Large, round eyes, light skin, a narrow nose - it’s no secret that East Asian beauty ideals value a certain look.
A quick look at China’s number one photo retouch app, MeituPic, reveals filters and features designed to do everything from attaching cute stickers, to slimming the face or enlarging one’s eyes. Just across the Yellow Sea, South Korean app, Snow, and Japanese app, Line Camera operate in similar fashion.
With China, Japan, and South Korea becoming more influential by the minute in terms of beauty regimens, makeup, and skincare, the use of these apps shines a light on the markets they both support and impact.
Where some Western standards value an athletic or full figure, most Asian cultures and society have, for centuries, deemed feminine beauty to reflect a sweet, passive and demure aesthetic. This could be a reflection of societal cues, though some believe the disparity to indicate the underlying belief of what each defines “beauty” to mean.
“Part of this difference [in beauty standards] comes from the fact that the East equates beauty to balance,” Wei Young Brian, founder of traditional Chinese medicine beauty brand, Wei Beauty said in an interview with Business of Fashion. “The aim is to balance yin and yang in order to achieve inner health and outer beauty.”
The important role health plays in East Asian beauty standards and practices cannot be stressed enough, and many consider what shines from within to measure one’s true allure. The South Korean skincare industry has been reaching users all over the world, and in addition to the infamous 10-step routine, the use of skin brightening pills and collagen drinks are helping women and men achieve a healthy glow from the inside, out.
“Most Korean women use at least four or five products just for basic skincare…Many of them also use at least seven or eight products for their evening skincare routine,” said team leader of AmorePacific’s brand management team, Hye Ran Ji.
The balancing act comes into play when that inner radiance is met with an understated makeup practice. While it may require 25 minutes of scrubbing, oil pulling and patting dry just to get to bed each night, what gets applied during daylight hours remains far less intense, making one’s skin, and inner health, the true star of the show.
“Korean women tend not to put so much colour cosmetics on their face, as the tendency is not to look too glamorous. Instead, they are more keen to achieve a pure and minimal look,” Ji added.
While this may sound odd to contour-happy Westerners, the influence K-beauty has on the global market should not be underestimated, with Euromonitor measuring export values at $207 million - a nearly 60% increase from the previous year. This detail, combined with the fact that every top fashion and beauty print publication out there has introduced the Western world to double cleansing and sheet masks, and you have the makings of a serious force to be reckoned with.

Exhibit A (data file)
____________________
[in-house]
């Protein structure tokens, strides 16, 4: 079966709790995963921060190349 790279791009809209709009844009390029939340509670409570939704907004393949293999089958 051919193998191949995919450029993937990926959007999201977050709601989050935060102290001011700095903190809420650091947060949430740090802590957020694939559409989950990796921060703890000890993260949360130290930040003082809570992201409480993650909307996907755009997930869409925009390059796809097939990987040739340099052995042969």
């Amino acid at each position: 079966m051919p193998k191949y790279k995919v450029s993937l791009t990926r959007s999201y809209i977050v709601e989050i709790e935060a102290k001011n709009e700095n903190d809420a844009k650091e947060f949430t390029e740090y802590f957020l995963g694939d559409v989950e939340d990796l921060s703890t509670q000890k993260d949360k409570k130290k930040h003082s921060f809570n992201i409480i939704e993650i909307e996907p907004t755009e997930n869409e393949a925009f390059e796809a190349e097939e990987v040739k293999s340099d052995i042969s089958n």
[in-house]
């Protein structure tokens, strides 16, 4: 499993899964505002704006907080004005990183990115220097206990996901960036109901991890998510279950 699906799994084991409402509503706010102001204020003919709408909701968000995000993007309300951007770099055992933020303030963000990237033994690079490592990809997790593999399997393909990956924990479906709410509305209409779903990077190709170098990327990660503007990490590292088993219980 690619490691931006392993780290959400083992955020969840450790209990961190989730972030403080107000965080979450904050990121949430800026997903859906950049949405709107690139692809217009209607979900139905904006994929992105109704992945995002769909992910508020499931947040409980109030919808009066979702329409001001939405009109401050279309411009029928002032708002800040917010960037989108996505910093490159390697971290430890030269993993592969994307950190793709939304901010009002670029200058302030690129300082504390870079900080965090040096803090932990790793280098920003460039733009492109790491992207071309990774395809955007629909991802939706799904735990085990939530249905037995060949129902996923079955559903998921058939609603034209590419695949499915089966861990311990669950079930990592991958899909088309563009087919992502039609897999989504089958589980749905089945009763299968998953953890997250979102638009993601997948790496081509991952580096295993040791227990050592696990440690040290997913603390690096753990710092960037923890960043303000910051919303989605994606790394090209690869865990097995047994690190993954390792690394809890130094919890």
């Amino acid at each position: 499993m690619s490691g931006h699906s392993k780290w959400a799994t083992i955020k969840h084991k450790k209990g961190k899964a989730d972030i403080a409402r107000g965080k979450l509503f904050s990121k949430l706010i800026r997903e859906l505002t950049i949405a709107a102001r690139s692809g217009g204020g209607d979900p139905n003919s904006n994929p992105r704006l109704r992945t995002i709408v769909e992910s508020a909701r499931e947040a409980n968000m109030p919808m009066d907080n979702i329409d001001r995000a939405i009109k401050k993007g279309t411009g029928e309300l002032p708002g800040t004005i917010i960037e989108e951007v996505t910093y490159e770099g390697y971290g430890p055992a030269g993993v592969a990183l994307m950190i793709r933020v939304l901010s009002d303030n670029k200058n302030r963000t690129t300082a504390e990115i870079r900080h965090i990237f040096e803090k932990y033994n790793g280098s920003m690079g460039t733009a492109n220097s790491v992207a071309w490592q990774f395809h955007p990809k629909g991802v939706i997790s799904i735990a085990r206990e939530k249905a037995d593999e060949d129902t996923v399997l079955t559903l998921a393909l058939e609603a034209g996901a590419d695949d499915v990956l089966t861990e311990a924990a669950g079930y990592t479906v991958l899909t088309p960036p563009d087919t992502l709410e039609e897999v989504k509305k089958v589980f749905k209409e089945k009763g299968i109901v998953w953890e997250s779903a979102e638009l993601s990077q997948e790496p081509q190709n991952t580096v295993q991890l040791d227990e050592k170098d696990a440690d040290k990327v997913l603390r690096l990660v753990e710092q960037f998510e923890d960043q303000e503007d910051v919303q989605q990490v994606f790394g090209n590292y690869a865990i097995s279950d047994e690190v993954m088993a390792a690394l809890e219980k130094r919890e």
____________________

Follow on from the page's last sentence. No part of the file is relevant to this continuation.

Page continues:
The importance of inner beauty notwithstanding, there is still something to be said about the pressures East Asian women face to be beautiful. As a leader in cosmetic surgery techniques, the area boasts the highest rate of surgery in the world, and the “cute” ideal, known as “aegyo” in South Korea, or “kawaii” in Japan, places a large emphasis on remaining youthful and submissive, heavily influences to appeal to the gaze of a historically patriarchal society.
All that being said, there is change to be witnessed in certain areas. With K and J-Pop on the rise, the youth of Asia is keen to embrace less conventional symbols of beauty.
Celebrity figures, such as Japan’s conventionally beautiful Yo Yoshida, represents single, working women, inviting the old standard of what makes an attractive woman into the modern conversation.
Gender roles are also becoming more and more fluid with each passing year, as prominent figures are less inclined to stick to rigid menswear or womenswear collections, a trend which is already reflected in retail markets.
“Most of our younger female clients are quite comfortable with unisex clothing [and many now] end up purchasing men’s styles too,” said Richie Chan, founder of Chinese boutique Triple Major.
While Western beauty standards are currently undergoing their own revolution, it seems the objective is to allow a more diverse idea of what could be considered beautiful.
East Asia seems to be looking for more ways to encourage individuality.
Either way, the standard is changing the world over, and we cannot wait to see what’s yet to come.
Written by Kristin Howard